Anna Milton, last months of residency in Anaesthesia and Intensive Care at the Department of Perioperative Medicine and Intensive Care, Karolinska University Hospital. Also pursuing a PhD Project at the Department of Physiology and Pharmacology, Karolinska Institutet. The project is about the aftermaths of intensive care, aiming to identify critically ill patients at risk for an incomplete physical and psychological recovery.
Niklas Nielsen is a staff specialist in Anaesthesia and Intensive Care at Helsingborg Hospital and associate professor at the Department of Clinical Sciences, Lund University, Sweden. His research interest is on various aspects of post-cardiac arrest care with focus on targeted temperature management, biomarkers for prediction, trial methodology, trial conduct and follow-up. He was PI for the recent TTM-trial 33°C versus 36°C and is currently leading the TTM2-trial www.ttm2trial.org. He is involved in the Anaesthesia, Intensive Care and Emergency Medicine programs at Lund University.
Hans van Schuppen
Hans van Schuppen is an anesthesiologist, working at the Academic Medical Center (AMC) in Amsterdam. During residency he worked as an EMS medical director for some years and finished a fellowship in Intensive Care. His main area of interest is cardiopulmonary resuscitation: as a resuscitation team leader and as a course director and instructor-trainer for BLS and ALS. Next to CPR, he has a special interest in human factors and airway management. He published on physician staffed HEMS. Currently Hans is working on his PhD research on airway management and ventilation during prehospital advanced life support by EMS. Furthermore, Hans is member of the jury of the annual Dutch CPR Competition and shares thoughts on resuscitation on his blog DutchResus.com.
Rob Mac Sweeney
Rob Mac Sweeney is an intensivist working at the Royal Victoria Hospital in Belfast, Northern Ireland. He founded and runs Critical Care Reviews, a free, not-for-profit critical care educational project spanning a website, journal watch facility, newsletter, international meeting, annual book and podcast. He also co-founded a platinium open access journal, Critical Care Horizons. Rob is a passionate believer that scientific advances, especially through publically funded research, should be available to all and works to promote open access to such work through Critical Care Reviews and Critical Care Horizons. (SoMe: firstname.lastname@example.org | @critcarereviews | www.criticalcarereviews.com)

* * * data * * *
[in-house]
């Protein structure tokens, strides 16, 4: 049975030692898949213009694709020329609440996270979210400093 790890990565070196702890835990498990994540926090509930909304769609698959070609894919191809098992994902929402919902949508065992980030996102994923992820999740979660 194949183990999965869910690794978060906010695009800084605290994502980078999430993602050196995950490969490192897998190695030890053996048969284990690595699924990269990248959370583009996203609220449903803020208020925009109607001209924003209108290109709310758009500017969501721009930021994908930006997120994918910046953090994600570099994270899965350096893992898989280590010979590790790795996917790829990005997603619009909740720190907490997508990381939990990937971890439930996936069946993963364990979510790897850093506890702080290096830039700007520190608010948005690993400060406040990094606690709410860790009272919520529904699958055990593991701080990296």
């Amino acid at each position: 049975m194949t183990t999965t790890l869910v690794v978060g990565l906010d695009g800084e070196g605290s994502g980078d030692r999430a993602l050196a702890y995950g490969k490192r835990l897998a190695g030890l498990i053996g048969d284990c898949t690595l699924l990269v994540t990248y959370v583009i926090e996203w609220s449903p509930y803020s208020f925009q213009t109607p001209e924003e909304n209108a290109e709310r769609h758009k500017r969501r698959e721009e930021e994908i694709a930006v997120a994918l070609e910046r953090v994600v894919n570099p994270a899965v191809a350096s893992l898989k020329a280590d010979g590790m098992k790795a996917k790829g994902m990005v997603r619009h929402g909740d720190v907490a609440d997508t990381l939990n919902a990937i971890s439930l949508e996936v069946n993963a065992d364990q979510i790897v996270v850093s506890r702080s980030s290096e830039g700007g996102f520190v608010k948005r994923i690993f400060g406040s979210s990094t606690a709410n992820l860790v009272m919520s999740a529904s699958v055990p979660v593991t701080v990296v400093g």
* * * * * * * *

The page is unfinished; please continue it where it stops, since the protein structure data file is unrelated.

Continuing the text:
Dr. Yannopoulos is an Interventional Cardiologist at the University of Minnesota Medical Center (UMMC) with board certifications in Internal Medicine, Cardiovascular Medicine and Interventional Cardiology. He received the Robert Eddy Endowed Chair for Resuscitation Medicine and was appointed this past year as Professor of Medicine at the University of Minnesota. Dr. Yannopoulos has published more than 120 articles in the field of resuscitation and many book chapters. He has received funding from the NIH to evaluate methods to improve neurological outcomes after prolonged untreated arrest. He is the recipient of the NIH Director’s transformative research award that evaluates ways to mitigate reperfusion injury after cardiac arrest. Dr. Yannopoulos is the PI of the ACCESS trial, a phase III, multicenter US trial that assesses the effect of early access to the cardiac catheterization on survival to hospital discharge for patients resuscitated after VF OHCA. He is also the PI of the ARREST trial, an NIH funder randomized trial that will assess the role of ECMO in refractory VF arrest and its effect on improving neurological intact survival. Dr. Yannopoulos, with the collaboration of the Twin Cities EMS directors, has established the first ECMO-based resuscitation protocol in the US for refractory VF OHCA patients. With the support of the Helmsley Charitable Trust, he is currently and actively assessing ways to implement prehospital circulatory support for cardiac arrest victims and transform prehospital care for very time critical interventions.
If you already have an invitation, please refer to your conference invitation e-email for details regarding registration and payment. If you have no invitation and would like to attend TBS19, please send us an email at email@example.com with a very brief presentation of your professional background. The registration fee is set at 750EUR.